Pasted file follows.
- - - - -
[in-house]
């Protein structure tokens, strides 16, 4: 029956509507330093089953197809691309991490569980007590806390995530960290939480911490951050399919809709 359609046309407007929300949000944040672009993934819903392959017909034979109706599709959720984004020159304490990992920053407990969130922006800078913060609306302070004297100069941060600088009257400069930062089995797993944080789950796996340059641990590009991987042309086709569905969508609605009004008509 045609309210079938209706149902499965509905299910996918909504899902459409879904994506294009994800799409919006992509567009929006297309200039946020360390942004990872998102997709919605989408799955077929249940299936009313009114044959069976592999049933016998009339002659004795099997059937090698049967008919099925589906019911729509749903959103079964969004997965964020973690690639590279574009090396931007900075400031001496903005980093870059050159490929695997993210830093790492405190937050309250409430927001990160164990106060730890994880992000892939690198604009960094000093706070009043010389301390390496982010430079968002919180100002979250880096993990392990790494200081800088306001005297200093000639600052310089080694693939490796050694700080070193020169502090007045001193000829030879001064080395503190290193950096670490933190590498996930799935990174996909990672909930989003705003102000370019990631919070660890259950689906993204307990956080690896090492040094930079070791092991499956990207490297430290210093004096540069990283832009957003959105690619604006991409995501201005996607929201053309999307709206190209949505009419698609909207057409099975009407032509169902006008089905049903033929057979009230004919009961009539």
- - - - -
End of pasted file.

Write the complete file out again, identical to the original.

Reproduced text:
[in-house]
């Protein structure tokens, strides 16, 4: 029956509507330093089953197809691309991490569980007590806390995530960290939480911490951050399919809709 359609046309407007929300949000944040672009993934819903392959017909034979109706599709959720984004020159304490990992920053407990969130922006800078913060609306302070004297100069941060600088009257400069930062089995797993944080789950796996340059641990590009991987042309086709569905969508609605009004008509 045609309210079938209706149902499965509905299910996918909504899902459409879904994506294009994800799409919006992509567009929006297309200039946020360390942004990872998102997709919605989408799955077929249940299936009313009114044959069976592999049933016998009339002659004795099997059937090698049967008919099925589906019911729509749903959103079964969004997965964020973690690639590279574009090396931007900075400031001496903005980093870059050159490929695997993210830093790492405190937050309250409430927001990160164990106060730890994880992000892939690198604009960094000093706070009043010389301390390496982010430079968002919180100002979250880096993990392990790494200081800088306001005297200093000639600052310089080694693939490796050694700080070193020169502090007045001193000829030879001064080395503190290193950096670490933190590498996930799935990174996909990672909930989003705003102000370019990631919070660890259950689906993204307990956080690896090492040094930079070791092991499956990207490297430290210093004096540069990283832009957003959105690619604006991409995501201005996607929201053309999307709206190209949505009419698609909207057409099975009407032509169902006008089905049903033929057979009230004919009961009539």